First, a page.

Truck Driver Training & Job Categories

Truck Drivers Job Categories

Whether your company is training truck owner operators/owner driver, or company drivers, your truck drivers will be required to complete government highway safety and compliance training. Truck drivers fulfill critical transportation services to communities around the globe by transporting goods and materials over land most frequently to and from manufacturing plants, retail stores and distribution centers. Truck drivers are also responsible for inspecting their vehicles for mechanical items and operational safety

  • Auto haulers work hauling cars on specially built trailers and require specific skills loading and operating this type of specialized trailer.
  • Boat haulers work moving boats ranging in size from 10-foot-long (3.0 m) bass boats to full-size yachts up to 60 ft long (18 m) using a specialized low boy trailer that can be set up for each size of boat. Boats wider than 8 feet 6 inches (2.59 m) wide or 13 feet 6 inches (4.11 m) high have to have a permit to move and are an oversize load.
  • Dry Van drivers haul the majority of goods over highways in large trailers. Contents may be perishable or non perishable goods.
  • Dry Bulk Pneumatic drivers haul bulk sand, salt, and cement, among other things. They have specialized trailers that allow them to use pressurized air to unload their product. – Commonly known as Flow Boys among truckers.
  • Flat Bed drivers haul an assortment of large bulky items. A few examples are tanks, steel pipes and lumber. Drivers require the ability to balance the load correctly.
  • LTL drivers (Location-to-Location) or “less than truck load” are generally more localized delivery jobs where goods are delivered by the driver at multiple locations, sometimes involving the pulling of double or triple trailer combinations.
  • Reefer drivers haul refrigerated, temperature sensitive or frozen goods.
  • Local drivers work only within the limits of their local areas. These areas may include crossing state lines, but drivers usually return home daily.
  • Household Goods drivers, or Bedbuggers haul personal effects for families who are moving from one home to another.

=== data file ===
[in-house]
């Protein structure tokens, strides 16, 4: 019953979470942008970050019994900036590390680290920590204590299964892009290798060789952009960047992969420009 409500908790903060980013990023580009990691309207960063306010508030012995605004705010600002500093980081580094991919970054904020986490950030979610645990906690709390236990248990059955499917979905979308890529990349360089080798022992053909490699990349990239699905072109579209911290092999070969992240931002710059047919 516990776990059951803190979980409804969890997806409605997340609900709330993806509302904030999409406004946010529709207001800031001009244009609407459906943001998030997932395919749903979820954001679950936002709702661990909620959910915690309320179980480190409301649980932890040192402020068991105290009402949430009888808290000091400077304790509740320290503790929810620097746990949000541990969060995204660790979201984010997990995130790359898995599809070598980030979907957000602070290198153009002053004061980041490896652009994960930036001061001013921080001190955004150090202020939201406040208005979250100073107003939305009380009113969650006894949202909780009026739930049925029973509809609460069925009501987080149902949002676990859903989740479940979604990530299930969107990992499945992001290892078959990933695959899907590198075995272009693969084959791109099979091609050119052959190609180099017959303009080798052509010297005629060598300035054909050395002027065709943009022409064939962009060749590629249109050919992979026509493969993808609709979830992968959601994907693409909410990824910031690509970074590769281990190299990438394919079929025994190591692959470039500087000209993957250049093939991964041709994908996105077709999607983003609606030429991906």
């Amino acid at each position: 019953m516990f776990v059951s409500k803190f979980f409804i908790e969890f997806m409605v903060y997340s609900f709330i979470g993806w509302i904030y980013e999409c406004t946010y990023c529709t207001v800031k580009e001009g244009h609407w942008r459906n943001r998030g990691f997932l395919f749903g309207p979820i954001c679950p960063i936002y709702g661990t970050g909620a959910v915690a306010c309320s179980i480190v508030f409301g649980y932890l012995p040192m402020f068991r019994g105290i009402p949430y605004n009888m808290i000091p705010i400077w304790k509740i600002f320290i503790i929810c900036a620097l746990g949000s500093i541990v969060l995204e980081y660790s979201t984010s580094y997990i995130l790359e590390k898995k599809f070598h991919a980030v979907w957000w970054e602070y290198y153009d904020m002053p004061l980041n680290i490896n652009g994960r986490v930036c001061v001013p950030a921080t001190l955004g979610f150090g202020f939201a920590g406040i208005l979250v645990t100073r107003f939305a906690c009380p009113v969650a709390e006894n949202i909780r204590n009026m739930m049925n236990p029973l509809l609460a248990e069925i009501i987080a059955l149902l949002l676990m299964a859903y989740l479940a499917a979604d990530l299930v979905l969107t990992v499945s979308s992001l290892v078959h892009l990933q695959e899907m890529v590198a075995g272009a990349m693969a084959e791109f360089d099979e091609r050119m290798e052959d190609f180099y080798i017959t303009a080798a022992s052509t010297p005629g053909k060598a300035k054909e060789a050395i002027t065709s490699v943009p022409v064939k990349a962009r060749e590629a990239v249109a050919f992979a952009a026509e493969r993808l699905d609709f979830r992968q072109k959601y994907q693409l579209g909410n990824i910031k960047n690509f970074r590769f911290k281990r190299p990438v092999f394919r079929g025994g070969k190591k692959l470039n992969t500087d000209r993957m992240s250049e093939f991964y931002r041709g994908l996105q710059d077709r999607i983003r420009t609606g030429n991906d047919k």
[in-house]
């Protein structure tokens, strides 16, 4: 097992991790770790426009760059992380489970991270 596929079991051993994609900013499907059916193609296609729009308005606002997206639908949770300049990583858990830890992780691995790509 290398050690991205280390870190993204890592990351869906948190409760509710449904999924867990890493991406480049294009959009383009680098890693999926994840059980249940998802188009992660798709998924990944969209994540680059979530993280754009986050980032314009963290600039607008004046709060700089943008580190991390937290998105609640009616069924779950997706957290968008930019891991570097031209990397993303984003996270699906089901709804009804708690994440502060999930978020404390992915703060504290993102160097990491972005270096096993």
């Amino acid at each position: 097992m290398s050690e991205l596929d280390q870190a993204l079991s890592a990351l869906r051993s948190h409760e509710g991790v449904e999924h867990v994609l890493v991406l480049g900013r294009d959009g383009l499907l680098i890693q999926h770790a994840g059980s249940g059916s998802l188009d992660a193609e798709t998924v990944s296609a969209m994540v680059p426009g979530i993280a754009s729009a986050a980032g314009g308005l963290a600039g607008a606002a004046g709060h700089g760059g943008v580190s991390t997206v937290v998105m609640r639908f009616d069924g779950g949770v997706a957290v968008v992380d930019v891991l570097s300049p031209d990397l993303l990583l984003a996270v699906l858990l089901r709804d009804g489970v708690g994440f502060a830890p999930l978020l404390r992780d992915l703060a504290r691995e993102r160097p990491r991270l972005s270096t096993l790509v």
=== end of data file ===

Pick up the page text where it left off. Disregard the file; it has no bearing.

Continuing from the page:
• Regional drivers may work over several states near their homes. They may be away from home for short periods.
  • Interstate drivers (otherwise known as “over the road” or “long-haul” drivers) often cover distances of thousands of miles and are away from home for days, weeks or even months on end. For time critical loads, companies may opt to employ team drivers which can cover more miles than a single driver.
  • Team drivers are two drivers who take turns driving the same truck in shifts (sometimes husband and wife), or several people in different states that split up the haul (line haul) to keep from being away from home for such long periods.
  • Tanker drivers (in truck driver slang tanker yankers “Tankies”) haul liquids, such as gasoline (petrol), diesel fuel, milk, & crude oil, and dry bulk materials, such as plastics, sugar, flour, & cement in tanks. Liquid tanker drivers need special driving skills due to the load balance changing from the liquid movement. This is especially true for food grade tankers, which do not contain any baffles and are a single compartment (due to sanitation requirements). Also fuel oil/petroleum drivers require special certifications.
  • Vocational drivers drive a vocational truck such as a tow truck, dump truck, garbage truck, or cement mixer.
  • Drayage drivers move cargo containers (aka: piggy backs) which are lifted on or off the chassis, at special intermodal stations.
  • Bullrack haul livestock locally around their hometowns, or haul regionally all over the USA. The term bullrack comes from a double deck trailer used strictly to haul cattle.

Source Cited: Wikipedia Commons; Feature Photo Credit: Nachoman-au

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